Tree Planting Tips and a Future Tree Plan

Tree Planting Tips and a Future Tree Plan

(C. Proxmire, Oct. 27, 2012)

Brian Cooley is the Community Arborist, Ferndale’s resident expert on trees, shrubs and other beauties of nature.  For years he has been part of the annual Arbor Day tree planting and he also has a track record of working with the City and with residents when they have tree questions or concerns.

On October 18, Cooley was the guest of Transition Ferndale, a group that is designed to encourage sustainable living.  The group, which is part of an international movement, has had several speakers and movie nights about contentious community building since it began in April 2011.

Members are currently considering a mass tree planting, with as many as 1,000 new trees going up throughout the city.  The idea originated with Ann Heler, who has been an activist for many years who most recently has dedicated her time to starting the FernCare Free Health Clinic.  Transition Ferndale member Sherry Wells says Heler is still busy keeping FernCare going, but that Transition Ferndale is working on the research and initial steps.

Cooley’s advice gives a great start.

“If you’re going to do this kind of project, you have to be realistic about the amount of follow-up care that will be required,” Cooley said.  He explained that mass tree plantings that happen, usually around Arbor Day, are rarely successful.  “They give out thousands of seedling trees and they get planted but almost never make it.  They’re too small, they don’t get planted properly, they’re not protected by wind, they end up getting run over by lawnmowers or chewed up by dogs.  They realistically don’t work.”

Cooley said that the ideal way to give a tree a healthy start is to find trees that have a three inch trunk, although usually the City plants ones that are 1 ¾ inch to 2 inch because of the price and the experienced staff they have to do follow up care.  Trees that are under one inch thick don’t generally have enough roots and strength to handle being moved and planted.  But even with a healthy tree it’s not just as easy as sticking it in the ground and letting Mother Nature do her thing.

Freshly planted trees need lots of water, and they must be treated with insecticides as the tree grows.  He said this could get to be expensive, with treatments per tree costing about $10 per tree per application if they can get it in bulk, not including the cost of having a professional apply it.  A quality tree will cost from $200- $1000 or more.

The big question was what types of trees would be appropriate for Ferndale.  Cooley said that Maples are by far the most common tree in Ferndale, and that it’s a good idea to diversify.  Trees have been lost through entire regions due to things like the Emerald Ash Borer, Gypsy Moth infestations, and Dutch Elm disease and Maples will likely be the next plant to face trauma, with an Asian Long-horned Beetle infestation moving dangerously close to Michigan.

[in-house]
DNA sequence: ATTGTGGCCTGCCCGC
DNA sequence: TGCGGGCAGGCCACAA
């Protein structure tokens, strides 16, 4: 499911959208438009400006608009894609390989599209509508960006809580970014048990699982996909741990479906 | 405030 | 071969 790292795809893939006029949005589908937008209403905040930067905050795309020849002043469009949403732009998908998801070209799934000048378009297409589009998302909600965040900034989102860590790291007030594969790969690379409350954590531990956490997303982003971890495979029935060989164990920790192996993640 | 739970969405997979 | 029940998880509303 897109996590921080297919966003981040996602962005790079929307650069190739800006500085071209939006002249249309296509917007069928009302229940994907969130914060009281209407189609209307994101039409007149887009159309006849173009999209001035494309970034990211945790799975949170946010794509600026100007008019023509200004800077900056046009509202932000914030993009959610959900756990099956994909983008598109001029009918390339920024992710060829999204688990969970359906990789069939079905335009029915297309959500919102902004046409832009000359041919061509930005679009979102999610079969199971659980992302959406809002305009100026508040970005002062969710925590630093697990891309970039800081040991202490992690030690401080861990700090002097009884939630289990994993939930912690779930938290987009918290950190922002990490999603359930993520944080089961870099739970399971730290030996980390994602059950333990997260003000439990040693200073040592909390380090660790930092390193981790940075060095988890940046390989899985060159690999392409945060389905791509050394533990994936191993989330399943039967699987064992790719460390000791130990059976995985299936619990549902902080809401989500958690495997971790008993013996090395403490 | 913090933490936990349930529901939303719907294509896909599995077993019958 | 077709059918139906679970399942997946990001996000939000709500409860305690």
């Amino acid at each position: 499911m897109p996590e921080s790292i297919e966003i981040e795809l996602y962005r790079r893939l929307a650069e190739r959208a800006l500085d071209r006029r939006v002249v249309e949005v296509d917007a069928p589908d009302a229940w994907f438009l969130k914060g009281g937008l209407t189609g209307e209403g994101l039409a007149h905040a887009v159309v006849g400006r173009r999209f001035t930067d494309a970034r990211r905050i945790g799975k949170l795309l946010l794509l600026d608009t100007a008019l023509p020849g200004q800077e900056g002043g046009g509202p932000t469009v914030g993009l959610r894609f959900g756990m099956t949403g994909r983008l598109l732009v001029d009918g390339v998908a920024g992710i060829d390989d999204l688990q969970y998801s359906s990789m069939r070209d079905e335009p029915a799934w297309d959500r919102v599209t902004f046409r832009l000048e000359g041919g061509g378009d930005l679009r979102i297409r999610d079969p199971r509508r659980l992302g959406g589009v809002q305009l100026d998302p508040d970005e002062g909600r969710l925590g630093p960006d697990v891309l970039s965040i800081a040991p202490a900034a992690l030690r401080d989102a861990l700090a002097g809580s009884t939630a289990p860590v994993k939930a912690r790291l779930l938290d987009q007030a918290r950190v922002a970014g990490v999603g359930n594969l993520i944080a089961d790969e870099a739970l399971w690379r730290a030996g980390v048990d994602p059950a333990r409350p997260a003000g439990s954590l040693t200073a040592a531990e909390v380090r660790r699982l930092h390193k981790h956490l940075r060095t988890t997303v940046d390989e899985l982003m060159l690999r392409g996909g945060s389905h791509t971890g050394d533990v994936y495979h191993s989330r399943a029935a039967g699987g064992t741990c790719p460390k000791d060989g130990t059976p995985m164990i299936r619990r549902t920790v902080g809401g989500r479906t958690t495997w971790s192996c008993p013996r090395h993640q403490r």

modern tax“We don’t want any more Maples because they may not make it,” Cooley said.  He explained that planting a variety of trees is the best defense against disaster.  Some trees recommended for Ferndale include:  Liberty or Homestead Elm, Black Gum, Cloned Kentucky Coffee, Ornamental Pear, Ginko Trees (male only), and Ivory Silk Lillacs.

Transition Ferndale members wanted to know about fruit and nut bearing trees, and if it would be possible to plant an orchard somewhere in the city.  Cooley said some barriers to an orchard would be the difficulty in growing those types of trees, the high cost of insurance, the care needed in applying pesticides and the cost, and the feasibility of having people committed to the care they need.

He pointed out that trees take decades to grow, and that quality trees take the longest.  “Faster growing trees tend to come at the expense of weak wood,” Cooley said.  “If you want something that is going to be strong and be there for your kids and your kids’ kids then it’s going to be expensive and it’s going to take years of commitment.”

It’s also important to keep in mind the area where the tree is being planted and how that tree might fit in once it’s gigantic.  “Right plant, right size, right place,” is a mantra Cooley often tells people who say they want to plant a tree.  Will the tree’s roots grow down into drains, push up sidewalks or driveways, or destroy the foundations of buildings?  When it grows will it interfere with power lines? Will it block off too much sun for a yard?  Will it leave droppings that stain one’s car or deck?  Will it encroach upon neighbors or compete with other growth?  Putting thought into the tree selection from the beginning can save a lot of headache down the line.

Cooley also shared some of his tips for planting a tree appropriately, including making sure to remove as much plastic or burlap from the base as possible, and not planting it too deep below ground level because the bark needs air.  The roots, however, will dry if exposed to air, so it’s important to keep them as covered as possible during the process.

While the tree-planting project may still be a ways away, Transition Ferndale members were glad to learn more about what they’re facing if they proceed.  To find out more about Transition Ferndale, or to get involved with the tree-planting project, visit their website at htt-p://  To reach Brian Cooley, Community Arborist, call 248-752-6630.

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